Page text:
A drug is defined as any chemical substance, medicine, or naturally-occurring substance that is designed to have an effect on the body when introduced into the body. In certain medical situations, drugs are necessary. But drugs can also be harmful. Even pharmaceutical drugs, and especially street drugs, can and do cause harm. Drugs can change the way you think, feel, and act. Drugs, whether they are natural, plant-based drugs, chemical substances, or pharmaceutical medicines, change how your body works. Drugs can harm your body and how you think and react to situations. Even alcohol, which is a drug, can be harmful.
Drugs are addictive, meaning when a young person uses them, even just once, they can easily become hooked on the drugs and be unable to stop using them. As someone continues to use drugs, their body will naturally build up a tolerance to the drugs, causing them to crave more and more of the drug. The more drugs an individual uses, the more likely they are to experience an overdose, which can end in death.
Drugs also have a horrendous effect on the human body. From cannabis to heroin, any mind-altering drug causes harm on the mind, body, and spirit. Drug use can cause anything from memory loss to heart problems, sensory deprivation, accidents, injuries, organ failure, lung problems, liver disease, etc.
Drugs also compel people to make poor decisions, from job loss to fights, poor sexual choices, unnecessary arguments, trouble at home, problems in school etc.
Entire books could be written on the harm caused by drugs, and this is by no means a complete list. But it should serve to give people an idea of why it is so important that young people say no.
One of the greatest challenges facing young people is determining how to live their lives in a way that allows them to fit in with their peers while also living by their own, personal moral code. Because adolescents, teenagers, and young adults are often easily influenced by their peers, young people must learn how to navigate interactions with their social groups and either avoid or negotiate difficult, peer pressure situations.
One of the most concerning types of peer pressure in youth culture is when young people are pressured to use drugs by their “friends.” To better understand the nature of this sociological problem, a recent study examined the connection between peer pressure and alcohol consumption among adults living in the United Kingdom. Published in BMC Public Health, the study authors defined peer pressure as such:
"Any attempt by one or more peers to compel an individual to follow in the decisions or behaviours favoured by the pressuring individual or group."
That study arrived at several interesting conclusions regarding adults, peer pressure, and alcohol misuse. Quoting another excerpt from the study:
"Pressure to drink alcohol affects individuals across the life span and can be experienced as overt and aggressive, or subtle and friendly. Those consuming little or no alcohol are more likely to feel overt forms of peer pressure. Some developed strategies to cope with pressure from drinkers. Peer pressure can result in feelings of social isolation, or giving in by consuming alcohol against one's wishes."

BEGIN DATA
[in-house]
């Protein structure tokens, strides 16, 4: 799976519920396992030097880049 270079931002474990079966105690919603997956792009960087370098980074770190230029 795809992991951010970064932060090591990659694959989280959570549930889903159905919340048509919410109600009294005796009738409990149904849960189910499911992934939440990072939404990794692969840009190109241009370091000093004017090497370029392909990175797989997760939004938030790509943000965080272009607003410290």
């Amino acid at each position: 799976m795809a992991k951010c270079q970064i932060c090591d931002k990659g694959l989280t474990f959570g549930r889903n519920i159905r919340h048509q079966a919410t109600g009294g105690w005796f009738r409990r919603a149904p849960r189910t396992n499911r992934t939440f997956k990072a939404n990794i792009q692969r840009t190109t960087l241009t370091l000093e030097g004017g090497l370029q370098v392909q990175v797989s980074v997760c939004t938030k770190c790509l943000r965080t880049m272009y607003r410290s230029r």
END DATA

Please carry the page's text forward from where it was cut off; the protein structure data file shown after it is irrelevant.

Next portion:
There is no doubt that peer pressure pushes young people into risky, even life-threatening situations. What can young people living in the UK do when their peers try to pressure them into using drugs or alcohol?
Here are ten things to say or do when someone tries to get you to use drugs or alcohol:
If the peer pressure is overwhelming, do everything you can to extricate yourself from the environment where the peer pressure is occurring. Whether this involves leaving on your own, phoning a friend or family member, calling a cab, or taking public transport, removing yourself from the environment is crucial. If the peer pressure is so great that you feel you are in any danger, call an emergency line and request assistance.
One bad peer pressure experience is one too many, but learning something from such situations is possible. Taking appropriate precautions can often entirely prevent peer pressure scenarios from occurring. For example:
One of your best defences for guarding against peer pressure is simply knowing all of the many, many reasons why you wouldn't want to use drugs and alcohol. When people understand the risks at hand with drug and alcohol use, when they know the physical, psychological, behavioural, and spiritual effects of using such dangerous drugs, they are much less likely to even consider the possibility of drinking or using drugs.
Get informed, get educated, learn the truth about drugs, and never let anyone talk you into doing something you don't want to do.
by Ren Brabenec
After several years of valuable experience as an employee at an addiction treatment center, Ren now works as a drug and alcohol research specialist and writer. He’s written over 6 million words on drugs, alcohol, addiction, and how substance abuse affects young people, families, and our society. Ren is focused on using his skills and knowledge as an author and addiction counselor to promote recovery and effective solutions to the drug crisis. You can connect with Ren on LinkedIn.
Posted on Tuesday 6th April 2021